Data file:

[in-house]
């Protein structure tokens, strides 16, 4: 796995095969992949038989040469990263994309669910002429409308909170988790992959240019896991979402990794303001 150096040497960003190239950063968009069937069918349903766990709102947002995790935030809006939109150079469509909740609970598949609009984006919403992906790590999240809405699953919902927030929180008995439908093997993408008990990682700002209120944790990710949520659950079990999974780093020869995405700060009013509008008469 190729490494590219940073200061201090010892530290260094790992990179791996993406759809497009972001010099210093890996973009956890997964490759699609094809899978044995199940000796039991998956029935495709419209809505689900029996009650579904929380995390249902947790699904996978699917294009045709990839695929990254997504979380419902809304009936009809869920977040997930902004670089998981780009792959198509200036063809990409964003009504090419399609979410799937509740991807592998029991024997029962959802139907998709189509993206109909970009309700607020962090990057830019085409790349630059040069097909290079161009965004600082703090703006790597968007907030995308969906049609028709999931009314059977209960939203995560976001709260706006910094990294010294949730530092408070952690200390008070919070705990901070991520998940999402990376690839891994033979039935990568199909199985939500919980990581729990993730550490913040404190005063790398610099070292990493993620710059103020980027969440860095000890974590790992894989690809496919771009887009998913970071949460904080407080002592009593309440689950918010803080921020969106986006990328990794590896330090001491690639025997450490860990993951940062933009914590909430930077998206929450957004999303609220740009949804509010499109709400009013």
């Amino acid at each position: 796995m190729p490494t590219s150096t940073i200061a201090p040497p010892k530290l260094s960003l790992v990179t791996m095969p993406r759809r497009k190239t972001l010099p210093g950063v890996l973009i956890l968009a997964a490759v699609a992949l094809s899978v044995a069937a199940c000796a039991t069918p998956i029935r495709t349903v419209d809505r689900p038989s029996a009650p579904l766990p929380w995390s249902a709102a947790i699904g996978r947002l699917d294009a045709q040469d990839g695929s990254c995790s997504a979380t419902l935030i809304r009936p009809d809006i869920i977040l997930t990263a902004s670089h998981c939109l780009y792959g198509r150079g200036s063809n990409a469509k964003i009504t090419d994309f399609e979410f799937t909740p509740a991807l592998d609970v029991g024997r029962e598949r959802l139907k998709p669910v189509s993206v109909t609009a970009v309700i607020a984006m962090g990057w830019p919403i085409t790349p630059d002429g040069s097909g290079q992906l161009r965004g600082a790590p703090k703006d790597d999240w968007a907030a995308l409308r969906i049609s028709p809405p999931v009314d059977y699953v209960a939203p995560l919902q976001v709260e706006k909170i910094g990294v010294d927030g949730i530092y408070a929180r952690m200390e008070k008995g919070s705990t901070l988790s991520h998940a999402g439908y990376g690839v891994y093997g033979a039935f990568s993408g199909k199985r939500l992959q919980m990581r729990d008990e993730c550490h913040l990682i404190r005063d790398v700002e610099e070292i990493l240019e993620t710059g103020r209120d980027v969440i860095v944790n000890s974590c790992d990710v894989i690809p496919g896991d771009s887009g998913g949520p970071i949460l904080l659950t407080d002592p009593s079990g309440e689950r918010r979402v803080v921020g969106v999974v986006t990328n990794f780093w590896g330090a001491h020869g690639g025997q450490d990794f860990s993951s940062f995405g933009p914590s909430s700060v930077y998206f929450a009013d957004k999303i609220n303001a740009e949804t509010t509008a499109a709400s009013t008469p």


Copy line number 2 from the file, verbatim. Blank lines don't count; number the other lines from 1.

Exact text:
């Protein structure tokens, strides 16, 4: 796995095969992949038989040469990263994309669910002429409308909170988790992959240019896991979402990794303001 150096040497960003190239950063968009069937069918349903766990709102947002995790935030809006939109150079469509909740609970598949609009984006919403992906790590999240809405699953919902927030929180008995439908093997993408008990990682700002209120944790990710949520659950079990999974780093020869995405700060009013509008008469 190729490494590219940073200061201090010892530290260094790992990179791996993406759809497009972001010099210093890996973009956890997964490759699609094809899978044995199940000796039991998956029935495709419209809505689900029996009650579904929380995390249902947790699904996978699917294009045709990839695929990254997504979380419902809304009936009809869920977040997930902004670089998981780009792959198509200036063809990409964003009504090419399609979410799937509740991807592998029991024997029962959802139907998709189509993206109909970009309700607020962090990057830019085409790349630059040069097909290079161009965004600082703090703006790597968007907030995308969906049609028709999931009314059977209960939203995560976001709260706006910094990294010294949730530092408070952690200390008070919070705990901070991520998940999402990376690839891994033979039935990568199909199985939500919980990581729990993730550490913040404190005063790398610099070292990493993620710059103020980027969440860095000890974590790992894989690809496919771009887009998913970071949460904080407080002592009593309440689950918010803080921020969106986006990328990794590896330090001491690639025997450490860990993951940062933009914590909430930077998206929450957004999303609220740009949804509010499109709400009013």